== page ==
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Mol Cell Proteomics. 2016 Aug;15(8):2641-70. doi: 10.1074/mcp.M115.057794. Epub 2016 Jun 1.

Proteomic Analysis of the Spatio-temporal Based Molecular Kinetics of Acute Spinal Cord Injury Identifies a Time- and Segment-specific Window for Effective Tissue Repair.

Author information

1
From the ‡Univ. Lille, Inserm, U-1192 - Laboratoire Protéomique, Réponse Inflammatoire et Spectrométrie de Masse-PRISM, F-59000 Lille, France; §Institute of Neurobiology, Slovak Academy of Sciences, Center of Excellence for Brain Research, Soltesovej 4-6 Kosice, Slovakia; §§Department of Anatomy, Histology and Physiology, University of Veterinary Medicine and Pharmacy in Kosice, Komenskeho 73, 041 81 Kosice, Slovakia Michel.salzet@univ-lille1.fr.
2
From the ‡Univ. Lille, Inserm, U-1192 - Laboratoire Protéomique, Réponse Inflammatoire et Spectrométrie de Masse-PRISM, F-59000 Lille, France; §Institute of Neurobiology, Slovak Academy of Sciences, Center of Excellence for Brain Research, Soltesovej 4-6 Kosice, Slovakia; §§Department of Anatomy, Histology and Physiology, University of Veterinary Medicine and Pharmacy in Kosice, Komenskeho 73, 041 81 Kosice, Slovakia.
3
From the ‡Univ. Lille, Inserm, U-1192 - Laboratoire Protéomique, Réponse Inflammatoire et Spectrométrie de Masse-PRISM, F-59000 Lille, France;
4
¶Inserm U-1060, CarMeN Laboratory, Banque de Tissus et de Cellules des Hospices Civils de Lyon, Université Lyon-1, France;
5
‖Center for industrial mathematics, University of Bremen, Bibliothek straβe 1, MZH, Room 2060, 28359 Bremen, Germany;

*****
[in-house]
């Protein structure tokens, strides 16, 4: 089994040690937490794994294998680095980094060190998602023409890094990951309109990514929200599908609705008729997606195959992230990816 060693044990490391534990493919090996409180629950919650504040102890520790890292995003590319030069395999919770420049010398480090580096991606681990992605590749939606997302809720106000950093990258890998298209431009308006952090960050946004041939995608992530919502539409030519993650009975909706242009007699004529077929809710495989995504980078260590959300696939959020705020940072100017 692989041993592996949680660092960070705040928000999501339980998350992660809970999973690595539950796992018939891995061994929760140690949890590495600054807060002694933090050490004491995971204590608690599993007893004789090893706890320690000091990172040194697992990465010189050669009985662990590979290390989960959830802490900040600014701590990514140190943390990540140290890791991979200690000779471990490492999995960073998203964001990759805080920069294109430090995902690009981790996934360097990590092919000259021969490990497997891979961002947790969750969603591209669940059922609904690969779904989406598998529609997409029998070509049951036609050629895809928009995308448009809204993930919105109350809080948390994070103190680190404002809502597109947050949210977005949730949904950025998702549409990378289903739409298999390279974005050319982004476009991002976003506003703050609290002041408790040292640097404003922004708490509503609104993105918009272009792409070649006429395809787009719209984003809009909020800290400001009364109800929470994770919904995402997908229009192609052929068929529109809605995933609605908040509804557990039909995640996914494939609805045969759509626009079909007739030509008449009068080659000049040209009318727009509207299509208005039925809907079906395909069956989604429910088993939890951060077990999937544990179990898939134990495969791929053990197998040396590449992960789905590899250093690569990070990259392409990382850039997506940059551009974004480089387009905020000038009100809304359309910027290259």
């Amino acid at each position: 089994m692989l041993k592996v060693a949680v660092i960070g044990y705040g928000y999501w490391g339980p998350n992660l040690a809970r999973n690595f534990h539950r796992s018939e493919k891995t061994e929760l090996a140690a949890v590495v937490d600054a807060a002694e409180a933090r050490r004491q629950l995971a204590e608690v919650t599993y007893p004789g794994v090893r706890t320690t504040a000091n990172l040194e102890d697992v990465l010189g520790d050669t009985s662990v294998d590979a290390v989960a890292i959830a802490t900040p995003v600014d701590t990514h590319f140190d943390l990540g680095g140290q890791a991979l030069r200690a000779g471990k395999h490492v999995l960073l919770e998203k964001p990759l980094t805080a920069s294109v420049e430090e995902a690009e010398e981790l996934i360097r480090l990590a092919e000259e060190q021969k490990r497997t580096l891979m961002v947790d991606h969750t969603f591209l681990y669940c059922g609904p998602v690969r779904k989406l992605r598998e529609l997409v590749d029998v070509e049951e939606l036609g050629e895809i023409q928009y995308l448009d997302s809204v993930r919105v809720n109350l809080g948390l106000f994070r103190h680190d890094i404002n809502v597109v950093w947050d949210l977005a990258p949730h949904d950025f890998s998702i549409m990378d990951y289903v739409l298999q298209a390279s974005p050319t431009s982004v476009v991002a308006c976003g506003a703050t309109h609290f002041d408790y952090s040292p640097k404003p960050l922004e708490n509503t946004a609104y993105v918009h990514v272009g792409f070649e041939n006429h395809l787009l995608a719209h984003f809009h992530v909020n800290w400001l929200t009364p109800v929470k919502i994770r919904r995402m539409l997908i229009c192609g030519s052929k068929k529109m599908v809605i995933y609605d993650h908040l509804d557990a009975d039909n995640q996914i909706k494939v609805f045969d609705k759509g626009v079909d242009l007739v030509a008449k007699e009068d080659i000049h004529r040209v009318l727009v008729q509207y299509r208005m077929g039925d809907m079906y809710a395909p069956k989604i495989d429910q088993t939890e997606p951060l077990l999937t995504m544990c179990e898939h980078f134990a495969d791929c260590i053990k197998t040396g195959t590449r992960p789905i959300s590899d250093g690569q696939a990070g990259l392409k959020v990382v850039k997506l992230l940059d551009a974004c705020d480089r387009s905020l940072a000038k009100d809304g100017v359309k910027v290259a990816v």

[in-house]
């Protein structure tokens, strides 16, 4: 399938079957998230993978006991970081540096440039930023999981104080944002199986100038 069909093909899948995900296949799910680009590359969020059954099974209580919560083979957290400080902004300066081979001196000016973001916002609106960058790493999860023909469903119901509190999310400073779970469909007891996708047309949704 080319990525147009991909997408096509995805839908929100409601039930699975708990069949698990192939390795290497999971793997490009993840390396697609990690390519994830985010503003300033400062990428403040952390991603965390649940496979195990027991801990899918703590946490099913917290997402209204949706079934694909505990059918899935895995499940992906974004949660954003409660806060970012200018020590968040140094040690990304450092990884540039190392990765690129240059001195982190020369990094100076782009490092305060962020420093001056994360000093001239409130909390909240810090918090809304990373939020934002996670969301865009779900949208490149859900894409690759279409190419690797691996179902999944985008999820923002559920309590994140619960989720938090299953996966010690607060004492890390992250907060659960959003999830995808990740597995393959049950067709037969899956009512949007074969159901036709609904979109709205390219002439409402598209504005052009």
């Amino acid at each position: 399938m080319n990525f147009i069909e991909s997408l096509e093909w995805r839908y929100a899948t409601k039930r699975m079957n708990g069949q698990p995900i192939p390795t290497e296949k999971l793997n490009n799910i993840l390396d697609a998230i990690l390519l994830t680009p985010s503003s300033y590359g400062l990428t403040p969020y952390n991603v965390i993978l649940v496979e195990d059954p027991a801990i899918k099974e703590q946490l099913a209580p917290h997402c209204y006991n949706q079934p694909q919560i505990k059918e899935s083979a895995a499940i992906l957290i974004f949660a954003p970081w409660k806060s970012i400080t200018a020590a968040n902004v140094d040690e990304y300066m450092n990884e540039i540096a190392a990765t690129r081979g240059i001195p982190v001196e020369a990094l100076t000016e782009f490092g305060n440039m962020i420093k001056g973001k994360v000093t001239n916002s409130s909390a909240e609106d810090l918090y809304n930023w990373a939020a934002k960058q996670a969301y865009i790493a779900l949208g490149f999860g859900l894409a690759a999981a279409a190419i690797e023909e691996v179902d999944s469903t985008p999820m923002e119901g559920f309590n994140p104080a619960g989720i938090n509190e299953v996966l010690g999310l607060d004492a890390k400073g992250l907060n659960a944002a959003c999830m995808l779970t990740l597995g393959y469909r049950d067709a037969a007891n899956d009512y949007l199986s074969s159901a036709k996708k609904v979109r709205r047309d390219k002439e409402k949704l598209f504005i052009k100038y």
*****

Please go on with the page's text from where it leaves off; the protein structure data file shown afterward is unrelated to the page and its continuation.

6
**Steinbeis Innovation Center SCiLS Research, Fahrenheitstr. 1, 28359 Bremen, Germany;
7
‡‡Department of Biochemistry and Molecular Genetics, Faculty of Medicine, American University of Beirut.
8
§Institute of Neurobiology, Slovak Academy of Sciences, Center of Excellence for Brain Research, Soltesovej 4-6 Kosice, Slovakia;
9
§§Department of Anatomy, Histology and Physiology, University of Veterinary Medicine and Pharmacy in Kosice, Komenskeho 73, 041 81 Kosice, Slovakia.
10
From the ‡Univ. Lille, Inserm, U-1192 - Laboratoire Protéomique, Réponse Inflammatoire et Spectrométrie de Masse-PRISM, F-59000 Lille, France; **Steinbeis Innovation Center SCiLS Research, Fahrenheitstr. 1, 28359 Bremen, Germany;

Abstract

Spinal cord injury (SCI) represents a major debilitating health issue with a direct socioeconomic burden on the public and private sectors worldwide. Although several studies have been conducted to identify the molecular progression of injury sequel due from the lesion site, still the exact underlying mechanisms and pathways of injury development have not been fully elucidated. In this work, based on OMICs, 3D matrix-assisted laser desorption ionization (MALDI) imaging, cytokines arrays, confocal imaging we established for the first time that molecular and cellular processes occurring after SCI are altered between the lesion proximity, i.e. rostral and caudal segments nearby the lesion (R1-C1) whereas segments distant from R1-C1, i.e. R2-C2 and R3-C3 levels coexpressed factors implicated in neurogenesis. Delay in T regulators recruitment between R1 and C1 favor discrepancies between the two segments. This is also reinforced by presence of neurites outgrowth inhibitors in C1, absent in R1. Moreover, the presence of immunoglobulins (IgGs) in neurons at the lesion site at 3 days, validated by mass spectrometry, may present additional factor that contributes to limited regeneration. Treatment in vivo with anti-CD20 one hour after SCI did not improve locomotor function and decrease IgG expression. These results open the door of a novel view of the SCI treatment by considering the C1 as the therapeutic target.

PMID:
27250205
PMCID:
PMC4974342
DOI:
10.1074/mcp.M115.057794
[Indexed for MEDLINE]
Free PMC Article

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